Inspiring Health
Transforming Care

Openness Agreement on Animal Research and Teaching

Animals in research

Research involving animals is highly regulated in Australia. It is allowed only under a strict set of criteria and subject to rigorous and regular review. A project must show, for example, that there are no viable alternatives, that there is sound potential scientific benefit, and that the proposed methods are humane, ethical and defensible.

At Ingham Institute, we conduct applied medical research that transforms the treatment and care of people living with the most prevalent medical conditions and diseases. We reduce the involvement of animals wherever possible. For example, replicating organs using our 3D Bioprinter, conducting invitro (cell culture) studies, and using computer simulation.

Some research, however, still requires animal involvement. For example, our work in pancreatic disease; which was the first in the world to develop a method for isolating pancreatic stellate cells, and to show that treatments targeting these cells have the potential to improve outcomes in chronic pancreatitis and pancreatic cancer.

Some of the most significant global medical breakthroughs throughout history have been achieved with animal models. While we appreciate the need for them and believe in their benefits, we are constantly mindful to conduct this work humanely, ethically, and compliantly.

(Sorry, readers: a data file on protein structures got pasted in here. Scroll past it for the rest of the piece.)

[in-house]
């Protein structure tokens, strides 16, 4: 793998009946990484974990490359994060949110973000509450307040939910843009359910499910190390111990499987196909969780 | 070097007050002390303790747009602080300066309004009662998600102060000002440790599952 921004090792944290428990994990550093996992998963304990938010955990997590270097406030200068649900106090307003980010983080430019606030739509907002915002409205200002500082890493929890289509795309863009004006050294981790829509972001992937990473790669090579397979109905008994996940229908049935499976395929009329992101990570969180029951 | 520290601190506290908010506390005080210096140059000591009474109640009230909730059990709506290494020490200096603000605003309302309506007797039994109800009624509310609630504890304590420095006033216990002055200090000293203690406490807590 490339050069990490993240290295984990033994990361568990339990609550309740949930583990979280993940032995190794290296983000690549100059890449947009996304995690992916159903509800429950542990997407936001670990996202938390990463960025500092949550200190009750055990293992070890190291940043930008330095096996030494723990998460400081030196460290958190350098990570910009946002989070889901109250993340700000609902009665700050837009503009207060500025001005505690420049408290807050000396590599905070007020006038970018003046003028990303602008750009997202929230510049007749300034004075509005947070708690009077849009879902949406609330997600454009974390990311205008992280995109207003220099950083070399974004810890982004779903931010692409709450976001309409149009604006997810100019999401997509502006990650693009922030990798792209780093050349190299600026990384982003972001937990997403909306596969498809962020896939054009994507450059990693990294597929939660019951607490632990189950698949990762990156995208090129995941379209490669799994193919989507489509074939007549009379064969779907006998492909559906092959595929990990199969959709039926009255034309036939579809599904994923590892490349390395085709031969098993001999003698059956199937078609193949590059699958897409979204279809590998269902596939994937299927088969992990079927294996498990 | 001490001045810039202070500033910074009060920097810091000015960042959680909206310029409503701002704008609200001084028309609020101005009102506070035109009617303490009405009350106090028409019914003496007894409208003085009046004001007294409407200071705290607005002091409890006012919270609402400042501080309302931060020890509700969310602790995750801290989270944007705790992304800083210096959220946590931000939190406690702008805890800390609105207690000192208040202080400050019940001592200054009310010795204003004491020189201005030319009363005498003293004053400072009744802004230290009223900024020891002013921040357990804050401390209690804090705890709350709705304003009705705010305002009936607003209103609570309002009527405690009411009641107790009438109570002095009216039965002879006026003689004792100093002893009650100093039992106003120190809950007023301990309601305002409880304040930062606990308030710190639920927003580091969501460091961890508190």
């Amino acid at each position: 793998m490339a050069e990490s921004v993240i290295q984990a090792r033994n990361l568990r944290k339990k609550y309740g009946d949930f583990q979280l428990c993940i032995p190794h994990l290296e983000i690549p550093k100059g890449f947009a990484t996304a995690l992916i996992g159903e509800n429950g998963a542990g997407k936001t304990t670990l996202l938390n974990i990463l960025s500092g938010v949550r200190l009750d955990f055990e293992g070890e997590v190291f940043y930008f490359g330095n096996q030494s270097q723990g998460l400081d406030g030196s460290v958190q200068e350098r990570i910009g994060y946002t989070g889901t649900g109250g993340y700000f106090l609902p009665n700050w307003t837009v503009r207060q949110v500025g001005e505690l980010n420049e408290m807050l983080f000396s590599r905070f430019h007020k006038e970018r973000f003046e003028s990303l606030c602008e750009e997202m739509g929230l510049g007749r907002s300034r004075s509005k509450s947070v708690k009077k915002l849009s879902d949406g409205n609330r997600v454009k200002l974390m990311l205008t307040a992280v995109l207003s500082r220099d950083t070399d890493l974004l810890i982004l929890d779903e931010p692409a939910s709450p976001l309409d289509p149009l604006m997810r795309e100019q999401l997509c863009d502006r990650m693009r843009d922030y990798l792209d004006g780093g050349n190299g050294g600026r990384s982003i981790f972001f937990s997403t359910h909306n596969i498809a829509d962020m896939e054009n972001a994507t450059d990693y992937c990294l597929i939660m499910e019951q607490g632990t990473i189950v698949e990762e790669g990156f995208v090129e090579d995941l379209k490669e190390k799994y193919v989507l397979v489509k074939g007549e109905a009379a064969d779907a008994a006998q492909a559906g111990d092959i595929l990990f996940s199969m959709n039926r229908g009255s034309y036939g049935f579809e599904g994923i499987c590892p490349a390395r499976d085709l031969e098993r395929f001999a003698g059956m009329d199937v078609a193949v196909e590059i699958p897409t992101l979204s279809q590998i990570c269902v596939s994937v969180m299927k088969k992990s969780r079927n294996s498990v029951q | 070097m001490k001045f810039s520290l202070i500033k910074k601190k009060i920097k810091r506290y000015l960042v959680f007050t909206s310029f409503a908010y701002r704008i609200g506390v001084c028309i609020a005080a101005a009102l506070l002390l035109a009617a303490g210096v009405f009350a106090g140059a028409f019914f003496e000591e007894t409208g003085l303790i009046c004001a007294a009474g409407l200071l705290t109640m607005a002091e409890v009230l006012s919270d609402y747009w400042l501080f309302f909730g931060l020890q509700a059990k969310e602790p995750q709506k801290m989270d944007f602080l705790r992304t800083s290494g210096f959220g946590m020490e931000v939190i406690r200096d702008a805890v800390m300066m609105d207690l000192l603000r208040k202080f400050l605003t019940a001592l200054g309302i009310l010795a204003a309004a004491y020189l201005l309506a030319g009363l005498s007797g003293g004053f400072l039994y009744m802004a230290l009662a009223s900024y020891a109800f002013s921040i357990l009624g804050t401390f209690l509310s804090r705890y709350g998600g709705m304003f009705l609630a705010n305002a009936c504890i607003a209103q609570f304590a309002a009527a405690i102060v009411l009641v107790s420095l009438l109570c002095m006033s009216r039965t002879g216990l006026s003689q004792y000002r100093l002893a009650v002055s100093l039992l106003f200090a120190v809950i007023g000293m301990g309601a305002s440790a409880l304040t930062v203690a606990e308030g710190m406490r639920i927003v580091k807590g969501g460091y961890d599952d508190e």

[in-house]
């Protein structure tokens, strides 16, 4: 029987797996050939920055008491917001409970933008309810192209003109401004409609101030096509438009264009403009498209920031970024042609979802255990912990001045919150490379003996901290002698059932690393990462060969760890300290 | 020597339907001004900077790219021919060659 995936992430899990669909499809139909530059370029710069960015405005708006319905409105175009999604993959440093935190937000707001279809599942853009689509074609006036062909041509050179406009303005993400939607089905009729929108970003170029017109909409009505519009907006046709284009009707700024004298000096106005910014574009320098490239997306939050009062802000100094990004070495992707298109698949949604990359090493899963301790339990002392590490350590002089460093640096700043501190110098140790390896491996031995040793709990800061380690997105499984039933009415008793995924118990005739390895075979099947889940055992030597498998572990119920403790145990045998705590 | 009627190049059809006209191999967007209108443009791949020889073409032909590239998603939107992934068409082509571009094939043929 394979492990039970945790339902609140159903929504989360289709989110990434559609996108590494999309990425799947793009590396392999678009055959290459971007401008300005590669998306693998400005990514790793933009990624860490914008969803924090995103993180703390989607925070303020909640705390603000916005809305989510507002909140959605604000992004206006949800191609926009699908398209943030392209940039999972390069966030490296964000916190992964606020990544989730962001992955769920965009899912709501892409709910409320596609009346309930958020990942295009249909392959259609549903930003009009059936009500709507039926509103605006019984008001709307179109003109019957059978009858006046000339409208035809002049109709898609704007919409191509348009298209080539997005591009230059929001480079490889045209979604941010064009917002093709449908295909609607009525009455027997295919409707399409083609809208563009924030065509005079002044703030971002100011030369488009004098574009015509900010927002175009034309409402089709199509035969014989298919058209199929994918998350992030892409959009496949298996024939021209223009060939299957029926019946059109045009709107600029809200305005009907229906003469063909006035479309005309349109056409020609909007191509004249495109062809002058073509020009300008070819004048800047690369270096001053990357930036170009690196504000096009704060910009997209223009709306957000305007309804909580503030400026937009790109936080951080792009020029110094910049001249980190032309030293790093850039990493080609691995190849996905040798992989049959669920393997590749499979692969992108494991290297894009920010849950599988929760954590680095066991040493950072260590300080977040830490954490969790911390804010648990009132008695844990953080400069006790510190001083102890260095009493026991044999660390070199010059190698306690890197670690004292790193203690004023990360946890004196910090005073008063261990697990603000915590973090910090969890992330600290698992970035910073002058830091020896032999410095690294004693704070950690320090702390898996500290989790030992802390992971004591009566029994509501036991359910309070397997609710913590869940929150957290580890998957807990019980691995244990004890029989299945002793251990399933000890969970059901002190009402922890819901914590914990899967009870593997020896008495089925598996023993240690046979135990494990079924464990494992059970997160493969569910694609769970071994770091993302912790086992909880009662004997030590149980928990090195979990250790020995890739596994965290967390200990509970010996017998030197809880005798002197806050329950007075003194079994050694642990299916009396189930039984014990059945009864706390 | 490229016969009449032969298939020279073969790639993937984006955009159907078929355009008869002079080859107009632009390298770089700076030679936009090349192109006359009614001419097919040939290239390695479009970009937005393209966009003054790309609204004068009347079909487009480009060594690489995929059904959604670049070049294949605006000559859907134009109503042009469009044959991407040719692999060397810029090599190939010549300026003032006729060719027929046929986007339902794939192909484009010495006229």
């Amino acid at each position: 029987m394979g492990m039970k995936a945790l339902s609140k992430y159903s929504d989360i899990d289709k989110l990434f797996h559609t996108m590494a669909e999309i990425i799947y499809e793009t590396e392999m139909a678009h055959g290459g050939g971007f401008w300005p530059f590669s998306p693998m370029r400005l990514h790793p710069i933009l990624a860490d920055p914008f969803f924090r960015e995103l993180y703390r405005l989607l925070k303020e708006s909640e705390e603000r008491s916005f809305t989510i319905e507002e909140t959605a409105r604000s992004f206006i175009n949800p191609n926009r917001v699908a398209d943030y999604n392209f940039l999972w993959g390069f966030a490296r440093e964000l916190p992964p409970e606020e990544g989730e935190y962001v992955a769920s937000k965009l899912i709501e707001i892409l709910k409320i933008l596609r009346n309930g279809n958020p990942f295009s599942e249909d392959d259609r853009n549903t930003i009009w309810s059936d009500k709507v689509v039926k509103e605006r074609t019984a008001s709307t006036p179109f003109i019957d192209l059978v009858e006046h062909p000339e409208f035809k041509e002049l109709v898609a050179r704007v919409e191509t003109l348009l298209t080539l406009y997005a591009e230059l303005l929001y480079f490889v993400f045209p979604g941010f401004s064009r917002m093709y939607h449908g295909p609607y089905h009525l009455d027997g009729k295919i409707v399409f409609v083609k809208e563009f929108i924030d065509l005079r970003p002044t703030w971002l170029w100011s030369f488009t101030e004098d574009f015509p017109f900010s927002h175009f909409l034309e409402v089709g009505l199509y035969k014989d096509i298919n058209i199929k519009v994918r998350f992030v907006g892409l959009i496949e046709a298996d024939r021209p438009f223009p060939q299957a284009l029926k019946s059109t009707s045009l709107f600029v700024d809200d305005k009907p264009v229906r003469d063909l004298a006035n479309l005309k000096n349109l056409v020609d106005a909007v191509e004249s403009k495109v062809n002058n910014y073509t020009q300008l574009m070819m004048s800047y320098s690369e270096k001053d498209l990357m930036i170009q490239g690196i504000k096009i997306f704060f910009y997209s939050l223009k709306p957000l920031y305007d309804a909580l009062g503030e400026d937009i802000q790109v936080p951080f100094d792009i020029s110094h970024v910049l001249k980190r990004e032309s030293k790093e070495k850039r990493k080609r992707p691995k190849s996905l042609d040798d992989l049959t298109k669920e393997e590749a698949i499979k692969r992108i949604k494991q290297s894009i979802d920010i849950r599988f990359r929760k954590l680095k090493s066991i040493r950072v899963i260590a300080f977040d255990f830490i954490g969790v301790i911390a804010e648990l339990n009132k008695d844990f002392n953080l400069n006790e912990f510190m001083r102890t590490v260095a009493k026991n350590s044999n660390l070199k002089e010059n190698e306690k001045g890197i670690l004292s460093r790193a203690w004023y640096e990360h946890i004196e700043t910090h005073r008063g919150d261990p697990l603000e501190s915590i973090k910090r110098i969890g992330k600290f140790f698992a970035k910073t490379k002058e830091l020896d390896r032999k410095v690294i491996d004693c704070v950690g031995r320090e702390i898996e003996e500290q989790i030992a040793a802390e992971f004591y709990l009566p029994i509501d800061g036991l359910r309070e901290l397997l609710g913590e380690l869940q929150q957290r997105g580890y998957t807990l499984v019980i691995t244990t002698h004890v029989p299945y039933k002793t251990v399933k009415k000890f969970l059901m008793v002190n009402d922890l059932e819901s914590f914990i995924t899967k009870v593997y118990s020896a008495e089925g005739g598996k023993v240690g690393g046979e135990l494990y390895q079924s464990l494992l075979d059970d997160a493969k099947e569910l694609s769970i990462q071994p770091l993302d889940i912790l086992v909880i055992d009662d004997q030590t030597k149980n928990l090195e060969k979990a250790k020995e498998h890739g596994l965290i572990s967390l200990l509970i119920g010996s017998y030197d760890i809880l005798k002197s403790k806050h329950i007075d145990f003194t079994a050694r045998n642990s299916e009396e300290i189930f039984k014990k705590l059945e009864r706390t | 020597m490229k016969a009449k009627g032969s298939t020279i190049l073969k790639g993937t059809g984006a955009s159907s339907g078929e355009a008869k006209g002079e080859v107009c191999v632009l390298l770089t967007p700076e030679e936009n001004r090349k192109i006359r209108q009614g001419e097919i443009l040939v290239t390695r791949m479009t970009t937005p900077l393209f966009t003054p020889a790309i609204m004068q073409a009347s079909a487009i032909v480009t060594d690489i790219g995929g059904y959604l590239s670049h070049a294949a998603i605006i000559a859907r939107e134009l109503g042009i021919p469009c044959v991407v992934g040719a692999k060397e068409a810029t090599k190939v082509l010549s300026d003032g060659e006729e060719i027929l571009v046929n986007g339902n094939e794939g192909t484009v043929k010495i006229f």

No research involving animals can be conducted without the approval of an animal ethics committee. All projects at Ingham Institute are compliant with relevant guidelines, principles and recommendations such as the The Australian Code for the Care and Use of Animals for Scientific Purposes and its adoption in state legislation.

Our research is conducted by highly specialised and experienced team members who are each personally passionate about animal welfare. Our team conduct their work carefully and compassionately, in compliance with all regulations.

Ingham Institute is committed to being open, transparent and accountable about our work with animals, which is why we are also a signatory to the ANZCCART Openness Agreement on Animal Research and Teaching in Australia.

We are dedicated to providing clear and accessible information about the necessity, purpose, and outcomes of our research involving animals. We communicate openly about the methods, ethical considerations, and benefits of the research we conduct. We believe this is essential for building trust with the public and scientific community as we advance medical knowledge for the betterment of human and animal health.

For any questions about research and animals at Ingham Institute, please contact us via and we will respond to you as soon as practicable.